Here's what other countries think about the Indo-US nuclear deal:
Believes the deal would derail international non-proliferation efforts and fuel an arms race. It has accused the US of being soft on India and warned that if it makes a ‘nuclear exception’ for India, it could do the same for its friends (read Pakistan, Bangladesh and Myanmar). Wants India to sign the NPT and CTBT.
But has been ambivalent of late, expressing willingness to do ‘creative thinking’ along with the NSG.
Is worried that increasing Indo-US bonhomie is a ploy to contain its presence in the region. Is using economic and military means to draw Pakistan, Bhutan, Bangladesh, Nepal, the Maldives and Sri Lanka into its orbit.
For obvious reasons it does not want the deal to come through. It is worried it will tilt the ‘balance of power’ in India’s favour.
Is upset with this apparent ‘US favoritism’ towards India, with Prime Minister Shaukat Aziz cancelling his visit to the US. Hopes to cut a similar deal with the US.
Is reviving Sino-Pakistani strategic partnership for both energy and security reasons. Has already allowed Beijing to use its Arabian Sea naval base of Gwadar.
Has formally approached the NSG seeking a similar deal to produce nuclear power, saying it needs more atomic power plants to meet future energy requirements.
Since the end of the Cold War, has always enjoyed considerable bi-partisan support in India.
But is worried that Washington will put pressure on India to weaken its relationship with Tehran. US pressure has already forced India to endorse a resolution calling for the immediate referral of Iran’s nuclear programme to the U.NSC.
Sees the deal as a carrot to induce India to abandon its gas deal with Iran. Just hours after the September IAEA vote, it issued a veiled threat to cancel the deal as a sign of its displeasure over the Indian reversal.
Has attacked the deal in an attempt to counter international pressure on its own nuclear programme with its chief nuclear negotiator, Ali Larijani, declaring that such US ‘dual standard’ on countries with nuclear aspirations was detrimental to global security.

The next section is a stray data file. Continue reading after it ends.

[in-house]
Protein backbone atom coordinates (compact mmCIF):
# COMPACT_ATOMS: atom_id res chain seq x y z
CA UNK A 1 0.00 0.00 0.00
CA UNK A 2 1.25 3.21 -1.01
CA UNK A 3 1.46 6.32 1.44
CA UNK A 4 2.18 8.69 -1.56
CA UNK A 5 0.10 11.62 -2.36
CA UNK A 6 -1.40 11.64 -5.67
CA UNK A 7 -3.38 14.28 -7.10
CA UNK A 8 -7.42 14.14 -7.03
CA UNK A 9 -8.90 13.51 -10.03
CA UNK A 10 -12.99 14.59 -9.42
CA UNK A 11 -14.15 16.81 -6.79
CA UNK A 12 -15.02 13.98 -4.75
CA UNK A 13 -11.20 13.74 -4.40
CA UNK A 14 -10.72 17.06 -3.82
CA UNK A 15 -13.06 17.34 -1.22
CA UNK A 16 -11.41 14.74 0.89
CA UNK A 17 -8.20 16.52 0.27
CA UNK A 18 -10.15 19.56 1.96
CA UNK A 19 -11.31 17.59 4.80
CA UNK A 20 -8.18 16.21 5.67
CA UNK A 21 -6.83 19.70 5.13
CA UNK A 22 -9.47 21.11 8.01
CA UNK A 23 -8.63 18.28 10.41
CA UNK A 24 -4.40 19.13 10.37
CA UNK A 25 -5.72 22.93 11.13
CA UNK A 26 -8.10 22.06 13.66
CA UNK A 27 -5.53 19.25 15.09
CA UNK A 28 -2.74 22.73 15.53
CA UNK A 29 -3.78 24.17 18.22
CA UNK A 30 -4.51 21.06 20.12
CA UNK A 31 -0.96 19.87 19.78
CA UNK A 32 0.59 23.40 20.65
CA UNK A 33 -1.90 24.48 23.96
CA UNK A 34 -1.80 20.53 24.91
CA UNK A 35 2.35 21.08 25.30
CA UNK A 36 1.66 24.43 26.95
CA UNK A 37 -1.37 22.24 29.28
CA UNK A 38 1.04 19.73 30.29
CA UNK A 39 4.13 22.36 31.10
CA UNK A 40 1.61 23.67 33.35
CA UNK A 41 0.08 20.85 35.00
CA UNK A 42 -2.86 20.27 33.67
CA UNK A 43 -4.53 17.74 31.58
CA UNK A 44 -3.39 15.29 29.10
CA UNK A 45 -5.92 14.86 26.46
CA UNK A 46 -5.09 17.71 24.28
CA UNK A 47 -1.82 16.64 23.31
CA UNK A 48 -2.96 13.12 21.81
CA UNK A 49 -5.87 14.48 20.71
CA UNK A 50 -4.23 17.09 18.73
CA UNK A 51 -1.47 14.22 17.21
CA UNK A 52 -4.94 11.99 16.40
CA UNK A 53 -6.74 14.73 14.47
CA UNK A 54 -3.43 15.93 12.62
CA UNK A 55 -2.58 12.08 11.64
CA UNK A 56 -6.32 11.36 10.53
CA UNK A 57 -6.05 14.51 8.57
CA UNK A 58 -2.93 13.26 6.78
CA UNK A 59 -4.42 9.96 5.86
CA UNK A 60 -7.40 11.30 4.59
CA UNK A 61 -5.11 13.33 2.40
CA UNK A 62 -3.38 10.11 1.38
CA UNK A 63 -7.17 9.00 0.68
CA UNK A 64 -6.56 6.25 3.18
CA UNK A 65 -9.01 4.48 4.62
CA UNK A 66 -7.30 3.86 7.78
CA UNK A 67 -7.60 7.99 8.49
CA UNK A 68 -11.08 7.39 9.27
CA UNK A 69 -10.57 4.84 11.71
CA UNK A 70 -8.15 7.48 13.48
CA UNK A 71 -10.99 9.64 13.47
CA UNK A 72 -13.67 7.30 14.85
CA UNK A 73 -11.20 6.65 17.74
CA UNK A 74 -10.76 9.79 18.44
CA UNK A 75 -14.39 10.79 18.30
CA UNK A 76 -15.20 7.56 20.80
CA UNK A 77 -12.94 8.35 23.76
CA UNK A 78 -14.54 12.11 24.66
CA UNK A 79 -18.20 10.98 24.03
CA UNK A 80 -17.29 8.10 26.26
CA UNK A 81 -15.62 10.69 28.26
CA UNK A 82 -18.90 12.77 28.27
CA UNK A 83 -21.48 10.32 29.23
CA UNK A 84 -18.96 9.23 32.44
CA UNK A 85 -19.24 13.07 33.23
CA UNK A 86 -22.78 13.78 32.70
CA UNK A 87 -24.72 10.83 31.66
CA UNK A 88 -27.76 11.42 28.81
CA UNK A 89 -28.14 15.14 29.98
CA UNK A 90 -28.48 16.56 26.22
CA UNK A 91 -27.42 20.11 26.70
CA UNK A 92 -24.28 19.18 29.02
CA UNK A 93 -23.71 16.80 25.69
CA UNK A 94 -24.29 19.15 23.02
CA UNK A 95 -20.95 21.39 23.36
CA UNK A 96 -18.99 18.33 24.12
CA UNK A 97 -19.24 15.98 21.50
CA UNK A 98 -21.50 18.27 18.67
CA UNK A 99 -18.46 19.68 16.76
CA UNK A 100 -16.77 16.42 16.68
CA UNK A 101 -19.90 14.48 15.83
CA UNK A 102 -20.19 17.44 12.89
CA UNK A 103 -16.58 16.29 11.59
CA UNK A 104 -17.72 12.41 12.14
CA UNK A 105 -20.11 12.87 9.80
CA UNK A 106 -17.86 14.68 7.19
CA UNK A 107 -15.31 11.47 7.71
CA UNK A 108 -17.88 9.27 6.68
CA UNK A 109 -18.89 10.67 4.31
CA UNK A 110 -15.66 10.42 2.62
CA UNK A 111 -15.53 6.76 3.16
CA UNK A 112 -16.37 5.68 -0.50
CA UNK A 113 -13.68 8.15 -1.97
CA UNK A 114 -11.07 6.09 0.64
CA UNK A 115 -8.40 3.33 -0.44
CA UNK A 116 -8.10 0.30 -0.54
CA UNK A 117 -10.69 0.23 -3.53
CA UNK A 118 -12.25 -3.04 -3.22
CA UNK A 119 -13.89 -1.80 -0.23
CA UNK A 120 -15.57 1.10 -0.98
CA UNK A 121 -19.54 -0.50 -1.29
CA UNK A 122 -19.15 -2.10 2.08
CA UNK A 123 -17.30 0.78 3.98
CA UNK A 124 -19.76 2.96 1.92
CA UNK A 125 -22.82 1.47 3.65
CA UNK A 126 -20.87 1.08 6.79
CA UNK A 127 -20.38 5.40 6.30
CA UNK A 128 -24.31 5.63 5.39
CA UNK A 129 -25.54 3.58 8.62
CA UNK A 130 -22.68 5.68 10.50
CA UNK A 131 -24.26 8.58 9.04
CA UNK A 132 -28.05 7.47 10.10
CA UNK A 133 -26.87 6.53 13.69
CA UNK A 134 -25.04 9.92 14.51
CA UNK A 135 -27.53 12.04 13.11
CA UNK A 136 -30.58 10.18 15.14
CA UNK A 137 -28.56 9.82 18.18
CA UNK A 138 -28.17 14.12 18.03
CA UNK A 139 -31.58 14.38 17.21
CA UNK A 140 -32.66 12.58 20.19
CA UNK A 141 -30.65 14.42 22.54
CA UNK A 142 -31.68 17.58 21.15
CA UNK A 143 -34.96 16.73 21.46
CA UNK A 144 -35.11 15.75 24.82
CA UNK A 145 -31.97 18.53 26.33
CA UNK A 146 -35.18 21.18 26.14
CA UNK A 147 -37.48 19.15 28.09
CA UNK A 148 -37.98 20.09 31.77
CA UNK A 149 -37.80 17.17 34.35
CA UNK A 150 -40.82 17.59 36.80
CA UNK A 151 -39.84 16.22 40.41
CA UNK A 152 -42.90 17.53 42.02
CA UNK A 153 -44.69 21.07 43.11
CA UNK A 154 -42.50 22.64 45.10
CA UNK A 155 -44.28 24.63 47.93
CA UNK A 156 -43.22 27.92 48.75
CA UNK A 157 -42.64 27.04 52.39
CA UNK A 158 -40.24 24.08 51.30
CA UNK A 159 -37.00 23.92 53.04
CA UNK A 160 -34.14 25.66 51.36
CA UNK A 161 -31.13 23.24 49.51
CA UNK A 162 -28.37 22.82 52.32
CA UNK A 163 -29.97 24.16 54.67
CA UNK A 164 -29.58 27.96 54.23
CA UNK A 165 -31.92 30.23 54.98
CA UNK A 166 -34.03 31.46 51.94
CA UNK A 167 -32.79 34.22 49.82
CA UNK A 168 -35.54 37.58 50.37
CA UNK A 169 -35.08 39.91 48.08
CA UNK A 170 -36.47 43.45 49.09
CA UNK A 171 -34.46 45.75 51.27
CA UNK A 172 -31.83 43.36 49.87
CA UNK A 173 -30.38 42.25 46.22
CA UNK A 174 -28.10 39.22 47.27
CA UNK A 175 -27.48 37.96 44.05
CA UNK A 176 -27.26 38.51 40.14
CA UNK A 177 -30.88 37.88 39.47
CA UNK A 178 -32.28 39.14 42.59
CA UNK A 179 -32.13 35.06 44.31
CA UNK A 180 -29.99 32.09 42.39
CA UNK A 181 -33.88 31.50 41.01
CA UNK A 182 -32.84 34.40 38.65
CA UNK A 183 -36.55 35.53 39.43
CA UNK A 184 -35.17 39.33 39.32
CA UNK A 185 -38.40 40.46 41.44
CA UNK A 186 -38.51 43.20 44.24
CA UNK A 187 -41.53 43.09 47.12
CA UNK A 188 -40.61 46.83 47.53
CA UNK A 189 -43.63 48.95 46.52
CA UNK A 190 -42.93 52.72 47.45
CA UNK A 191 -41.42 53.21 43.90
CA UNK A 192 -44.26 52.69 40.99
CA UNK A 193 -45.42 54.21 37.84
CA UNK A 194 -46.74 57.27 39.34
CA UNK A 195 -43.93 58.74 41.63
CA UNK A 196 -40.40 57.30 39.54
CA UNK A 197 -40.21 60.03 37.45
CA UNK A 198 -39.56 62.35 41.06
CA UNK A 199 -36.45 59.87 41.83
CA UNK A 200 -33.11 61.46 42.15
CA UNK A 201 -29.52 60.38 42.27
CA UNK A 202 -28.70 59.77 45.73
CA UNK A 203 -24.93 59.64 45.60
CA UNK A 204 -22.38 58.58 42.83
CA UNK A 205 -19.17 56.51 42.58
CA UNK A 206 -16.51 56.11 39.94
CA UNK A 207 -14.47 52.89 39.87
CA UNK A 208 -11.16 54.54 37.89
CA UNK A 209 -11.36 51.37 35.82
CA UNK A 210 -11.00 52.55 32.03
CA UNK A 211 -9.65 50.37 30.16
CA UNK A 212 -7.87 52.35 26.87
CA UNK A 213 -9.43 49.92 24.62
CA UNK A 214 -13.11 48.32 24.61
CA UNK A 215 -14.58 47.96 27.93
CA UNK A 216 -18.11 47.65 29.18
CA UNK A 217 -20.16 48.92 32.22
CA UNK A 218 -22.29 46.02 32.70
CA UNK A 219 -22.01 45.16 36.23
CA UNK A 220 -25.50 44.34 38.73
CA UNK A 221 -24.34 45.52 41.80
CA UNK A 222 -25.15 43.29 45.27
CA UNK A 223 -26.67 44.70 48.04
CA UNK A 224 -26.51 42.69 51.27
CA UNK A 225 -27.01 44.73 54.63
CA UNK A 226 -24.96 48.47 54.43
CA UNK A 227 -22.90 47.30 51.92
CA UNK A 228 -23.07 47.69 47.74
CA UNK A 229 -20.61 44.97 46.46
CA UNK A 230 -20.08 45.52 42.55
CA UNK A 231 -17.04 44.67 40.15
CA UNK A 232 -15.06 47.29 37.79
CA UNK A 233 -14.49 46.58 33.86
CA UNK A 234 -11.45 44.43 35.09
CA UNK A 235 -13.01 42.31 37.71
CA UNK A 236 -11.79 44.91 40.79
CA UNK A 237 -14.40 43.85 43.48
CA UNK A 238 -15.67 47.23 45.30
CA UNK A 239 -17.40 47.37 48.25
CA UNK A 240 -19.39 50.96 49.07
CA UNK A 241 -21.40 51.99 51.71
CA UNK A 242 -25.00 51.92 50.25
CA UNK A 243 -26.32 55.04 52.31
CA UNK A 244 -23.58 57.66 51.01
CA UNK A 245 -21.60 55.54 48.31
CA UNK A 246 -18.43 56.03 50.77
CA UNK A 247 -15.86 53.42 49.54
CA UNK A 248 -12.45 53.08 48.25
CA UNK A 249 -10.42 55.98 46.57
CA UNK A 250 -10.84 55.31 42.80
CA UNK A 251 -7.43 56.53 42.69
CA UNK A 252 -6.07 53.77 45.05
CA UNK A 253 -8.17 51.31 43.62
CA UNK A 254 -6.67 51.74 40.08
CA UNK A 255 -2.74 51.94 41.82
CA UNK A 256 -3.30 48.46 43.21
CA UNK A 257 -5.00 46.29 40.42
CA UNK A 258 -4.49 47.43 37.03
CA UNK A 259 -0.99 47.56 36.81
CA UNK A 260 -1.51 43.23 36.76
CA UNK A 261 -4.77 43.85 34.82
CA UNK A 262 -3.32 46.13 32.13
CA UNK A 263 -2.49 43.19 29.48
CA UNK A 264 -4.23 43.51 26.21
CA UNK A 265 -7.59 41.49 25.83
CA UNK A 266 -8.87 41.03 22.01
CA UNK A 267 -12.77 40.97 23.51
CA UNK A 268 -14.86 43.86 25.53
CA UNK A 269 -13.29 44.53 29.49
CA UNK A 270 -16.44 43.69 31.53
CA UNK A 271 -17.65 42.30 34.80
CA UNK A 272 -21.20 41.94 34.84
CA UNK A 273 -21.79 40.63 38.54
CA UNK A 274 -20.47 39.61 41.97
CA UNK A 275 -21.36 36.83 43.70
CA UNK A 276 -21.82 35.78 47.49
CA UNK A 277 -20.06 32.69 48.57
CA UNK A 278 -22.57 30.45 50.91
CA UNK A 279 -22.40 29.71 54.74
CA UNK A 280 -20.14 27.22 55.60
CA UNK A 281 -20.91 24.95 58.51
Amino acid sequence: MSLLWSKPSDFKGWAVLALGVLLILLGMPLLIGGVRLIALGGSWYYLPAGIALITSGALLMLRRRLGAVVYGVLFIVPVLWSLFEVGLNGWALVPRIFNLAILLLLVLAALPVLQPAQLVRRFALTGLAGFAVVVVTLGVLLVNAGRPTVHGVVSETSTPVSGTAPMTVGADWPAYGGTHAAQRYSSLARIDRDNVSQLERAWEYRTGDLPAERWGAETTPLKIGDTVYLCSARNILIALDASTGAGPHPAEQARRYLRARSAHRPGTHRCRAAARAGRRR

Has traditionally been a strong India supporter and hopes the deal comes through. It is keen on tapping the US$100 billion in nuclear supplies market that will open up.
But as India’s biggest arms supplier, it is slightly wary of the US making inroads into its arms trade monopoly with Washington openly announcing its interest in expanding its access to India’s arms purchases.
Also India’s friendship with Washington may cause Russia to favour China or Japan in upcoming oil and gas exploration and pipeline deals in Central Asia.
Has expressed mixed reactions with its foreign minister worrying that the deal would set a ‘double standard’ that could hurt diplomacy over Iran and North Korea.
But Chief Cabinet secretary Shinzo Abe had earlier reacted positively by saying India, unlike North Korea, ‘shares the values of freedom, democracy, basic human rights and the rule of law.’
However, in the March 22-23 NSG meeting in Vienna, Japan had supported countries like China and Sweden in questioning the wisdom of the India-US deal.
Currently, India is doing its best to woo the support of the Japanese Prime Minister Shinzo Abe, as Japan is the only nation to have been attacked with nuclear weapons and is also a major civilian atomic power.
For its part Japan has said it would wait and watch as the pact “is still under careful scrutiny’.